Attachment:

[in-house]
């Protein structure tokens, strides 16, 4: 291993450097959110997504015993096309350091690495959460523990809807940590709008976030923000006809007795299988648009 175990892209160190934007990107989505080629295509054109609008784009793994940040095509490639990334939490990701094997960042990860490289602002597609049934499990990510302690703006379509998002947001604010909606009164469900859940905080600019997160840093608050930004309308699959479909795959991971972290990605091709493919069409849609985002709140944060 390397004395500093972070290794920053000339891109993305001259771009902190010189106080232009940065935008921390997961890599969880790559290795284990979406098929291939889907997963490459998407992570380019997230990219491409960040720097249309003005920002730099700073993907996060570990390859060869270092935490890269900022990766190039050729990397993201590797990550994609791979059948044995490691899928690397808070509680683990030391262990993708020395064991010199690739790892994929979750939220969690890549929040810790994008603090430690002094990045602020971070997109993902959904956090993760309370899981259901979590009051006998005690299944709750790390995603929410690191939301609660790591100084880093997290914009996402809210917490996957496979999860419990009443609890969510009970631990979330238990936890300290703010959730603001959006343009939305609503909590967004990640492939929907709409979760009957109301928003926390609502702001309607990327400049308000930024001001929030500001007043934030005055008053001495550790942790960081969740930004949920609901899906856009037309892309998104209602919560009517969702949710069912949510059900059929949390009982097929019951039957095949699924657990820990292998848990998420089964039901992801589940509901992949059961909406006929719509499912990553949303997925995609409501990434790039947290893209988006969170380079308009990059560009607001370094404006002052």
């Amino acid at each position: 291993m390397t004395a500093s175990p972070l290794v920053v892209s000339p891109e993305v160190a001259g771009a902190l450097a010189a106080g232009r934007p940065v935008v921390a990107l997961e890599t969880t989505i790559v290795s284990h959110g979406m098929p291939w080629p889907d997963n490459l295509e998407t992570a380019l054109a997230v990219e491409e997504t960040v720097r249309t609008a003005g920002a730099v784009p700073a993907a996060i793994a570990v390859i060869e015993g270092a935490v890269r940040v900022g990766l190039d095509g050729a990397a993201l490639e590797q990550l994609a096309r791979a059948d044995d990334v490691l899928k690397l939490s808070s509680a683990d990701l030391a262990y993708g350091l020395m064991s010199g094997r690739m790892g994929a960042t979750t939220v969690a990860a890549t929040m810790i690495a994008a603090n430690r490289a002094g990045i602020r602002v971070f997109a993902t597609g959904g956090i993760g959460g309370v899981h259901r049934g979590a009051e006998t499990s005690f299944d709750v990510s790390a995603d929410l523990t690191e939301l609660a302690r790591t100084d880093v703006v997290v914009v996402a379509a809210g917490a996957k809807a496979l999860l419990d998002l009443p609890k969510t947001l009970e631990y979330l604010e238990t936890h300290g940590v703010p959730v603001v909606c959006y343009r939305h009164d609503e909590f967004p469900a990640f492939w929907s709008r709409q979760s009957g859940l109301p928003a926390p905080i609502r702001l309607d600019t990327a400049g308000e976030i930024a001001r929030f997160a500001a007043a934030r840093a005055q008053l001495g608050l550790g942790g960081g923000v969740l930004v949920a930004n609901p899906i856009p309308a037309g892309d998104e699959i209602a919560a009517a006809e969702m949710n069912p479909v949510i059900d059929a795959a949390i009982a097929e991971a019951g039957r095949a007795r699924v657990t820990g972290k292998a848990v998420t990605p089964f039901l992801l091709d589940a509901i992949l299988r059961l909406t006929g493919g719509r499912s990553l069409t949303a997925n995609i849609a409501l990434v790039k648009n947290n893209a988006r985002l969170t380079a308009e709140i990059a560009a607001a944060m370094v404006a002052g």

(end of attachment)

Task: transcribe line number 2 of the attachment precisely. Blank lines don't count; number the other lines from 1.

């Protein structure tokens, strides 16, 4: 291993450097959110997504015993096309350091690495959460523990809807940590709008976030923000006809007795299988648009 175990892209160190934007990107989505080629295509054109609008784009793994940040095509490639990334939490990701094997960042990860490289602002597609049934499990990510302690703006379509998002947001604010909606009164469900859940905080600019997160840093608050930004309308699959479909795959991971972290990605091709493919069409849609985002709140944060 390397004395500093972070290794920053000339891109993305001259771009902190010189106080232009940065935008921390997961890599969880790559290795284990979406098929291939889907997963490459998407992570380019997230990219491409960040720097249309003005920002730099700073993907996060570990390859060869270092935490890269900022990766190039050729990397993201590797990550994609791979059948044995490691899928690397808070509680683990030391262990993708020395064991010199690739790892994929979750939220969690890549929040810790994008603090430690002094990045602020971070997109993902959904956090993760309370899981259901979590009051006998005690299944709750790390995603929410690191939301609660790591100084880093997290914009996402809210917490996957496979999860419990009443609890969510009970631990979330238990936890300290703010959730603001959006343009939305609503909590967004990640492939929907709409979760009957109301928003926390609502702001309607990327400049308000930024001001929030500001007043934030005055008053001495550790942790960081969740930004949920609901899906856009037309892309998104209602919560009517969702949710069912949510059900059929949390009982097929019951039957095949699924657990820990292998848990998420089964039901992801589940509901992949059961909406006929719509499912990553949303997925995609409501990434790039947290893209988006969170380079308009990059560009607001370094404006002052």